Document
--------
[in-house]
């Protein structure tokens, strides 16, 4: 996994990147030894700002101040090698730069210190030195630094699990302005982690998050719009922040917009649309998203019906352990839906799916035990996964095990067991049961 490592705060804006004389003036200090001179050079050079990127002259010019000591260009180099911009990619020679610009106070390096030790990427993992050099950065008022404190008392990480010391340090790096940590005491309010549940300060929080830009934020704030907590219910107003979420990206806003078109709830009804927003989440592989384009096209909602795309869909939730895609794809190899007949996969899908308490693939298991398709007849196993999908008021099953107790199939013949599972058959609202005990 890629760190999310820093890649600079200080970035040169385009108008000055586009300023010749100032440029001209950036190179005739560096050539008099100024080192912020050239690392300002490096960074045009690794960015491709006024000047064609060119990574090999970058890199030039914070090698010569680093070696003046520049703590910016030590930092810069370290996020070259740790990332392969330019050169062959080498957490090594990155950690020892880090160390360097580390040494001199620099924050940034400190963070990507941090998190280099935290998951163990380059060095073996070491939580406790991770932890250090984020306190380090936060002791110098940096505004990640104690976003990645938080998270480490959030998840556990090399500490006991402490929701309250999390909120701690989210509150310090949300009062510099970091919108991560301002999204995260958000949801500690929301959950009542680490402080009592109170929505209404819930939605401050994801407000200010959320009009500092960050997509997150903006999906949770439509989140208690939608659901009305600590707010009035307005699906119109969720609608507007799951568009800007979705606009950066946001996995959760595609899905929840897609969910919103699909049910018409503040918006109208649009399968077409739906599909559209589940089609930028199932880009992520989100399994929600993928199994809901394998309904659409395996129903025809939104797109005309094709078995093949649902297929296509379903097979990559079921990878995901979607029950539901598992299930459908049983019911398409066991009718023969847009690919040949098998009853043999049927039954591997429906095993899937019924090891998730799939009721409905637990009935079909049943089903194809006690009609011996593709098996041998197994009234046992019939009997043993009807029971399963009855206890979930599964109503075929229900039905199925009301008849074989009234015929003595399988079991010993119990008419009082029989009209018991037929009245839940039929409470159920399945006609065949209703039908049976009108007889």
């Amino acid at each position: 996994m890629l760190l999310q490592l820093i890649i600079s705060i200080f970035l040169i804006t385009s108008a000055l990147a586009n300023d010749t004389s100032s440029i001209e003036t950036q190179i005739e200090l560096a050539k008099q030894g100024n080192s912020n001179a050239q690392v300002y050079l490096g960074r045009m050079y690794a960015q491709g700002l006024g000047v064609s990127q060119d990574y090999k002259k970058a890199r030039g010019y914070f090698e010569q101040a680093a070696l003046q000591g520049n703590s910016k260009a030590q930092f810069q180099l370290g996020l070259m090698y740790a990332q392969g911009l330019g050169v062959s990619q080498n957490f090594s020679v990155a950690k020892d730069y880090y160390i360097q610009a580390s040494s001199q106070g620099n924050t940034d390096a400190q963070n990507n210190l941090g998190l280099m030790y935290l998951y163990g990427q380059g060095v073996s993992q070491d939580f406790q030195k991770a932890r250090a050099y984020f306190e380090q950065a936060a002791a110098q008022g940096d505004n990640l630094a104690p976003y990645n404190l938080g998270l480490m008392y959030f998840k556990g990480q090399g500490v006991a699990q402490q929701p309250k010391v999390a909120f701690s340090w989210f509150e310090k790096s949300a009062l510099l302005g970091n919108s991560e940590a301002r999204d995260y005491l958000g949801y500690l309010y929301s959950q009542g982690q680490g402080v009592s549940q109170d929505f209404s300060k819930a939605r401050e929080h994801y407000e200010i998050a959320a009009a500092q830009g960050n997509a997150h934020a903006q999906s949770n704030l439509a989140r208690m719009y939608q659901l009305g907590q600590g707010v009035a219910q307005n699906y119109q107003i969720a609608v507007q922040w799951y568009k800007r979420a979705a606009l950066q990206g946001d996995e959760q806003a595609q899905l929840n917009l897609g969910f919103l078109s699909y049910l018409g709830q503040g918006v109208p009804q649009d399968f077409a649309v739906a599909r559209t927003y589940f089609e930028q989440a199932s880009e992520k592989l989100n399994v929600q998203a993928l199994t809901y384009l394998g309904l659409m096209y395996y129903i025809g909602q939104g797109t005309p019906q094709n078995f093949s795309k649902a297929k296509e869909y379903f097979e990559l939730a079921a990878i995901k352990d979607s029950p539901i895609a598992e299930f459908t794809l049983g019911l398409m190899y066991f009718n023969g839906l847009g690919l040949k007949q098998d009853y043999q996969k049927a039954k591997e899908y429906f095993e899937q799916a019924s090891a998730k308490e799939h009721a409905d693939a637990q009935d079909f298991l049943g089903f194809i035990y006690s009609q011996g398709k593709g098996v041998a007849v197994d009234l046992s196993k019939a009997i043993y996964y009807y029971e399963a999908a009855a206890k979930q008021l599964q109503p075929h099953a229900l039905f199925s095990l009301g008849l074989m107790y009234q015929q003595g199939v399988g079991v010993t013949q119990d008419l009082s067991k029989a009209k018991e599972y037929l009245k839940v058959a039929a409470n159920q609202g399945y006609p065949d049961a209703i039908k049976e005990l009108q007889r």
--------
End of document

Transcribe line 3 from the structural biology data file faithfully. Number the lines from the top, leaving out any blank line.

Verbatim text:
């Amino acid at each position: 996994m890629l760190l999310q490592l820093i890649i600079s705060i200080f970035l040169i804006t385009s108008a000055l990147a586009n300023d010749t004389s100032s440029i001209e003036t950036q190179i005739e200090l560096a050539k008099q030894g100024n080192s912020n001179a050239q690392v300002y050079l490096g960074r045009m050079y690794a960015q491709g700002l006024g000047v064609s990127q060119d990574y090999k002259k970058a890199r030039g010019y914070f090698e010569q101040a680093a070696l003046q000591g520049n703590s910016k260009a030590q930092f810069q180099l370290g996020l070259m090698y740790a990332q392969g911009l330019g050169v062959s990619q080498n957490f090594s020679v990155a950690k020892d730069y880090y160390i360097q610009a580390s040494s001199q106070g620099n924050t940034d390096a400190q963070n990507n210190l941090g998190l280099m030790y935290l998951y163990g990427q380059g060095v073996s993992q070491d939580f406790q030195k991770a932890r250090a050099y984020f306190e380090q950065a936060a002791a110098q008022g940096d505004n990640l630094a104690p976003y990645n404190l938080g998270l480490m008392y959030f998840k556990g990480q090399g500490v006991a699990q402490q929701p309250k010391v999390a909120f701690s340090w989210f509150e310090k790096s949300a009062l510099l302005g970091n919108s991560e940590a301002r999204d995260y005491l958000g949801y500690l309010y929301s959950q009542g982690q680490g402080v009592s549940q109170d929505f209404s300060k819930a939605r401050e929080h994801y407000e200010i998050a959320a009009a500092q830009g960050n997509a997150h934020a903006q999906s949770n704030l439509a989140r208690m719009y939608q659901l009305g907590q600590g707010v009035a219910q307005n699906y119109q107003i969720a609608v507007q922040w799951y568009k800007r979420a979705a606009l950066q990206g946001d996995e959760q806003a595609q899905l929840n917009l897609g969910f919103l078109s699909y049910l018409g709830q503040g918006v109208p009804q649009d399968f077409a649309v739906a599909r559209t927003y589940f089609e930028q989440a199932s880009e992520k592989l989100n399994v929600q998203a993928l199994t809901y384009l394998g309904l659409m096209y395996y129903i025809g909602q939104g797109t005309p019906q094709n078995f093949s795309k649902a297929k296509e869909y379903f097979e990559l939730a079921a990878i995901k352990d979607s029950p539901i895609a598992e299930f459908t794809l049983g019911l398409m190899y066991f009718n023969g839906l847009g690919l040949k007949q098998d009853y043999q996969k049927a039954k591997e899908y429906f095993e899937q799916a019924s090891a998730k308490e799939h009721a409905d693939a637990q009935d079909f298991l049943g089903f194809i035990y006690s009609q011996g398709k593709g098996v041998a007849v197994d009234l046992s196993k019939a009997i043993y996964y009807y029971e399963a999908a009855a206890k979930q008021l599964q109503p075929h099953a229900l039905f199925s095990l009301g008849l074989m107790y009234q015929q003595g199939v399988g079991v010993t013949q119990d008419l009082s067991k029989a009209k018991e599972y037929l009245k839940v058959a039929a409470n159920q609202g399945y006609p065949d049961a209703i039908k049976e005990l009108q007889r």